By Italo Svevo.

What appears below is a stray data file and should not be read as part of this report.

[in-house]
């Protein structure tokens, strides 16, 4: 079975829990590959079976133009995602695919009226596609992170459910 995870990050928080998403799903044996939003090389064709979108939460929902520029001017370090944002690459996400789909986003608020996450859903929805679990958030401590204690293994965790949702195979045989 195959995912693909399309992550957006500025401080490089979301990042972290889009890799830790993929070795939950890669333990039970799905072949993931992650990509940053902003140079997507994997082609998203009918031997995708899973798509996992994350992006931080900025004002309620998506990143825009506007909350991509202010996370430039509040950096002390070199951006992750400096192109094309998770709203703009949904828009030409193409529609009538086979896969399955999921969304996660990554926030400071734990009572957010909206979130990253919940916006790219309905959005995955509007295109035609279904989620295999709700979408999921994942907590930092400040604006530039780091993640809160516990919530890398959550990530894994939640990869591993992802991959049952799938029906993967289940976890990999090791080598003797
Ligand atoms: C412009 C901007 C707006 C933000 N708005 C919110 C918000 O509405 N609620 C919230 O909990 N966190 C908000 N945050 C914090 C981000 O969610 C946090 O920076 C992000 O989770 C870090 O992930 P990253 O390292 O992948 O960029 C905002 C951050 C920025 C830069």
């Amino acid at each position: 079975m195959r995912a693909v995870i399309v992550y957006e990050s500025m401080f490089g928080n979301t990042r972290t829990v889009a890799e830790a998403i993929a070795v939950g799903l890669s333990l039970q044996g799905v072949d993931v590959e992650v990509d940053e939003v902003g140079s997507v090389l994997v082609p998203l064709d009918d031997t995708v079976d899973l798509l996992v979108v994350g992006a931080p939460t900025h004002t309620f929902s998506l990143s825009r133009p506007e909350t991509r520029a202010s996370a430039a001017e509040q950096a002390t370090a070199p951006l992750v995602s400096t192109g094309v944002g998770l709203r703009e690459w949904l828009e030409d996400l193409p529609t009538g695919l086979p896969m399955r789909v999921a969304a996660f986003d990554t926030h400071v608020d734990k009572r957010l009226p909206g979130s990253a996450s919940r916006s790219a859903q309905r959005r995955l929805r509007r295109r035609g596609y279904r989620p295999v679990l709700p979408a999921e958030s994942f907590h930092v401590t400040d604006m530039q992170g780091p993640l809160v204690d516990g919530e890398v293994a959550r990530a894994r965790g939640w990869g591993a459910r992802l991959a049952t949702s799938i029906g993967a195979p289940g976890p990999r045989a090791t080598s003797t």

This book really is only of interest if you like Svevo. I like Svevo and these collections of letters and articles were amusing and insightful. In ‘Confessions of Zeno’ one of the characters says to Zeno late in life that he has become an amusing man. After reading these I believe that this same comment must have been levelled at Svevo. He has his melancholy moments though, particularly when he is separated from his wife in the early letters. Later she would mostly join him on his trips to London and their being apart would have been less. It is also very illuminating to see an intelligent outsiders view of London and ‘the English’ at the turn of last century. Svevo can’t get to grips with the Cockney but the freedom of life in England seemed greater than in Trieste which is probably why he and his wife spent so many years on and off at 67 Church Lane in Charlton. The last article is possibly the most enjoyable. It was for a lecture that he never gave (deciding to talk about his friend James Joyce instead) giving a humorous and candid overview of English life. Definitely worth my time reading.